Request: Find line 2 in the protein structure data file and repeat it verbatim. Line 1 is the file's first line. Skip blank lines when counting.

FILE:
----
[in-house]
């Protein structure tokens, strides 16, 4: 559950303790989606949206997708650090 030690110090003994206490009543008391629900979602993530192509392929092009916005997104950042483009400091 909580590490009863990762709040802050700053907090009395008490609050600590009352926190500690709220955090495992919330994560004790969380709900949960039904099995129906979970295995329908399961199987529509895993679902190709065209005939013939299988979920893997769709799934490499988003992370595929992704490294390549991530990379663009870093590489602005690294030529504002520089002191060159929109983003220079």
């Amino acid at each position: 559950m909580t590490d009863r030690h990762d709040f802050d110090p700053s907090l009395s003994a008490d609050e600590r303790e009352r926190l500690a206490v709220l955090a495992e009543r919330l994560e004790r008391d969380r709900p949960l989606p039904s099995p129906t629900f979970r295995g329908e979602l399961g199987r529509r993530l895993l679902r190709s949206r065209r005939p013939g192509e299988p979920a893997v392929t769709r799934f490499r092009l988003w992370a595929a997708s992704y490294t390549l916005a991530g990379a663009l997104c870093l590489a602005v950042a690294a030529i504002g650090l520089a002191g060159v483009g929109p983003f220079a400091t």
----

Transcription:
């Protein structure tokens, strides 16, 4: 559950303790989606949206997708650090 030690110090003994206490009543008391629900979602993530192509392929092009916005997104950042483009400091 909580590490009863990762709040802050700053907090009395008490609050600590009352926190500690709220955090495992919330994560004790969380709900949960039904099995129906979970295995329908399961199987529509895993679902190709065209005939013939299988979920893997769709799934490499988003992370595929992704490294390549991530990379663009870093590489602005690294030529504002520089002191060159929109983003220079």